The Australian government is still considering its full response to the killing of Jamal Khashoggi, foreign minister Marise Payne has confirmed and has not ruled out stopping the sale of arms to Saudi Arabia.

“All options are on the table,” Ms Payne told a Senate Estimates committee on Wednesday, as she faced questions over the ongoing weapons exports.

Australia does sell arms to the Saudi Kingdom, but details about the volume and the nature of the arms are secret because of commercial-in-confidence rules.

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Ottawa uses massive arms deal to ‘leverage’ answers from Saudi Arabia in journalist’s death

Prime Minister Justin Trudeau says that a massive deal to sell armoured vehicles to Saudi Arabia can be used as a “lever” to force leaders of the Middle East country to cough up answers about the death of journalist Jamal Khashoggi.

Trudeau on Thursday again repeated his veiled threat to Saudi Arabia that Ottawa is “actively reviewing” the export permits required to allow the $15-billion sale to go ahead.

But he said the deal gives Ottawa “leverage” as it joins the international community in pressing Riyadh for details about the fate of Khashoggi, who went missing after a visit to the Saudi consulate on Oct. 2.

Until there are answers, Trudeau said that Canada will continue to look for ways to put pressure on Saudi Arabia to “ensure they understand the importance of respecting human rights and freedom of the press.”

My comment: This is hypocritical crying for not being obliged to really act.

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Putin won't criticize Saudis on Khashoggi killing. Why not?

Halting weapons sales, downgrading diplomatic and commercial ties, withdrawing visas, freezing business deals -- just some of the measures being considered by Saudi Arabia's Western allies, including the United States, amid the outrage over the killing of journalist Jamal Khashoggi.

But one country notably absent from the Kingdom's lengthening list of critics is Russia.

Even as more grisly allegations are made about how the Washington Post columnist died, criticism from the Kremlin has been nonexistent.

Critics of the Kremlin have suggested Russia's reluctance to pass judgment is hardly surprising, given its own appalling record on silencing dissent.

My comment: Putin’s reaction might be strange, but nevertheless this case hardly could be used for anti-Putin propaganda. Keep in mind the reactions of the US and the UK governments to the Saudi slaughter and starving in Yemen – which are even much worse than the Khashoggi murder.

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Calls for Saudi arms embargo pit EU values against interests

Pressure is growing for the European Union to consider an arms embargo on Saudi Arabia after Germany, Austria and the European Parliament called for an end to weapons sales over the killing of Saudi journalist Jamal Khashoggi.

In the space of a few hours that highlighted tensions over the matter, Germany’s Angela Merkel on Friday reaffirmed that her country would not deliver any arms to Saudi Arabia until Khashoggi’s death was explained, while French President Emmanuel Macron said such moves smacked of populist “demagoguery”.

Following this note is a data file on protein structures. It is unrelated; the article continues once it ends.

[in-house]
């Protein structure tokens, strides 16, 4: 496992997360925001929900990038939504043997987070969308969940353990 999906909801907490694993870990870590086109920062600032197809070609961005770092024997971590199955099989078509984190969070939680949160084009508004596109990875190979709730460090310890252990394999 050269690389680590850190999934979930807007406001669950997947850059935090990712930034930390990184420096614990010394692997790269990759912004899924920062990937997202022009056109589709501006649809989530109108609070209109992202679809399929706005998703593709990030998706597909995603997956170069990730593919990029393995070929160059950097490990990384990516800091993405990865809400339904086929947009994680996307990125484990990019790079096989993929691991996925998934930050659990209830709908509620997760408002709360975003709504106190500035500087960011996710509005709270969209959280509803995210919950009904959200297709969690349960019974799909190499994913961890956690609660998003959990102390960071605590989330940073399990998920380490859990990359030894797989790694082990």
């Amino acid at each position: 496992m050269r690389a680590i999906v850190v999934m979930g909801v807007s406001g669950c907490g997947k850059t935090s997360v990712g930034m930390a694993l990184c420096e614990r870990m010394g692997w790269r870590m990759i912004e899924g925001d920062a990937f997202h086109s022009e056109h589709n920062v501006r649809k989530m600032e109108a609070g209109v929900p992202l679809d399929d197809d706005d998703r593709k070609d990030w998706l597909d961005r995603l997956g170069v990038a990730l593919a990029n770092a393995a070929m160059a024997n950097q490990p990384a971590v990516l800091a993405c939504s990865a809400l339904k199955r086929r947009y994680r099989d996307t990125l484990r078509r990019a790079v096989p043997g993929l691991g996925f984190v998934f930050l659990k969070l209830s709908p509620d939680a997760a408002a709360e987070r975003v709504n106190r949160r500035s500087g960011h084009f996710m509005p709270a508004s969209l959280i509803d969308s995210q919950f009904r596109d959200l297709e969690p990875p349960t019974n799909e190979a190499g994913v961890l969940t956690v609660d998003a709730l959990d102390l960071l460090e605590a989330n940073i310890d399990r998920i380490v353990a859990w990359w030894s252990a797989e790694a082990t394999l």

EU ambassadors may formally discuss the issue after a rare request to do so by governments, two diplomats said on Friday, and the Netherlands is lobbying for a new EU regime to sanction human rights abuses, regardless of where they happen.

But the debate in Brussels and in EU capitals is also reviving familiar splits in the bloc’s foreign policy, with Europe’s main powers following their own economic and political interests that tend to undermine any forceful EU foreign policy that aims to be guided by democracy and human rights.

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Germany's Merkel: no arms to Saudi Arabia until Khashoggi killing explained

German Chancellor Angela Merkel vowed again on Friday to halt all German arms exports to Saudi Arabia until the killing of journalist Jamal Khashoggi was explained.

“It is necessary to clarify the background of this horrible incident,” she said in Prague during a news conference with Czech Prime Minister Andrej Babis. “And if that does not happen, we will not deliver any arms to Saudia Arabia.”

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UK PM May says Saudi account of Khashoggi death lacks credibility

British Prime Minister Theresa May told Saudi Arabia’s King Salman on Wednesday that his country’s explanation for the death of journalist Jamal Khashoggi in Turkey lacked credibility, her office said.

My comment: What an hypocrisy and double standard, compared to the Skripal affair.

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Macron slams calls to halt arms sales to Saudi as populist

French President Emmanuel Macron on Friday dismissed as “demagoguery” the calls by several European countries including Germany to suspend arms sales to Saudi Arabia following the murder of journalist Jamal Khashoggi.

“What’s the link between arms sales and Mr Khashoggi’s murder? I understand the connection with what’s happening in Yemen, but there is no link with Mister Khashoggi,” Macron told a news conference in Slovakia.

“That’s pure demagoguery to say ‘we must stop arms sales’. It’s got nothing to do with Mr Khashoggi,” he added.